DULUTH - The BellSouth Classic was moved to the week before the Masters in 1999 with a major theme in mind.
Duluth's TPC at Sugarloaf course would be set up in a way that it prepared PGA Tour golfers, at least those fortunate enough to be in the field, for the following week's major right down I-20.
The lure of similar conditions to Augusta National was expected to be a major draw, particularly for top foreign players who also used the week to get ready for the Georgia climate.
But most times the weather stole all the headlines, hindered the golf and created headaches all around, which is why the BellSouth will be played in May next year. It should have warmer weather, but it won't serve its previous role as Masters tune-up anymore.
That's disappointing to guys like Phil Mickelson, the defending BellSouth and 2004 Masters champion.
He played the Duluth tourney every year to prepare for Augusta, and is back in the field for today's first round.
He likes to play the week before majors. But he doesn't plan to play in 2007 at the Shell Houston Open - which moves to the BellSouth's old slot - because it doesn't give him the practice of Sugarloaf.
It also helped that Mickelson could follow the routine of playing Augusta on Monday and Tuesday, then coming to Duluth for the BellSouth pro-am on Wednesday each year.
"I'll miss (the old BellSouth date) a lot," Mickelson said. "The tournament I think they have the week before the Masters is in Houston, and it's nothing like what's here in Atlanta and what the BellSouth does for this tournament to make it as close to Augusta conditions as possible.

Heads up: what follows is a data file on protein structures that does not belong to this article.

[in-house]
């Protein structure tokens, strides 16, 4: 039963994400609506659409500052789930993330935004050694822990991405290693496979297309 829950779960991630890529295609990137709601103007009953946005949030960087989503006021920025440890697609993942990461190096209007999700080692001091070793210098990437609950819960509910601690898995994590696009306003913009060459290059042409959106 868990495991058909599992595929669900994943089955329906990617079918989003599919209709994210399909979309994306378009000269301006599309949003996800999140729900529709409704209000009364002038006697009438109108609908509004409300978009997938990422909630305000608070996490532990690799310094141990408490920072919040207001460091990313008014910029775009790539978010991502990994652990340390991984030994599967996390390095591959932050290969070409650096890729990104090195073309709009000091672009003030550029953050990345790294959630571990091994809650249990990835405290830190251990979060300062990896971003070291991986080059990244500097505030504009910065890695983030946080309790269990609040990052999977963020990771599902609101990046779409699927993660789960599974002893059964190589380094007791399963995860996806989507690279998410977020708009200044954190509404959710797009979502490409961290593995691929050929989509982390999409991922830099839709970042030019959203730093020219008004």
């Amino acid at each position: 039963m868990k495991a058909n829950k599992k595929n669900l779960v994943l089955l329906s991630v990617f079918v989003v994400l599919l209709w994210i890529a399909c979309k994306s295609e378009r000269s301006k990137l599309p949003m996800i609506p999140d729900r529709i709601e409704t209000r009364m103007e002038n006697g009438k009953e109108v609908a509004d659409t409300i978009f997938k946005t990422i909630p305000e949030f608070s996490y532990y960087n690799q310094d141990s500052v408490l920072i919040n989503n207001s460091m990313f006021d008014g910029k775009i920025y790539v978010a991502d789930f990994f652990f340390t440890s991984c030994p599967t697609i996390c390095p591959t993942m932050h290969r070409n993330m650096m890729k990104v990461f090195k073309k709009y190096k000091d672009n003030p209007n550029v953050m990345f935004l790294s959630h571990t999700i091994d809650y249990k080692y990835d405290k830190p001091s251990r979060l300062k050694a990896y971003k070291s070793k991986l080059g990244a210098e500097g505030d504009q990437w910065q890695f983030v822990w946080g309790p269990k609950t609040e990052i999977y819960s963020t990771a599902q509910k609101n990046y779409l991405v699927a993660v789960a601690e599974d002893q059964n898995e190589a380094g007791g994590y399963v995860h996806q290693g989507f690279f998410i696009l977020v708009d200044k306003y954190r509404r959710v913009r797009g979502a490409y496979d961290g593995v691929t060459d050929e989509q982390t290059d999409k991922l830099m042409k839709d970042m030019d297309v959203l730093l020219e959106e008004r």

"And I just think it's a great preparation week as well as the proximity, being so (geographically) close (to Augusta). I just love it. I'm really sorry that it's not going to be the week before the Masters anymore."
The players will get to use Sugarloaf for Masters preparation one final time this week, and they will do so on a course that is in its best shape ever.
Changes to the rough will bring it into play for the first time and golfers still will face the Augusta-like challenges on the greens and on chip shots.
"It's always a great tune-up for Augusta," 2005 Masters runner-up Chris DiMarco said. "Green speeds are very similar, and obviously the weather (is similar). It's a great tune-up and I always like playing in Atlanta."
This year's BellSouth also features an interesting situation in regards to the rough. Overseeded rye grass, made possible by switching the rough from Zoysia to Bermuda grass, makes the course greener and possibly tougher.
How having substantial rough for the first time affects the scores remains to be seen, but the first verdict will come today.
"I like the look with the overseeded rough," Rory Sabbatini said. "I think in some respects it will make it a little more difficult."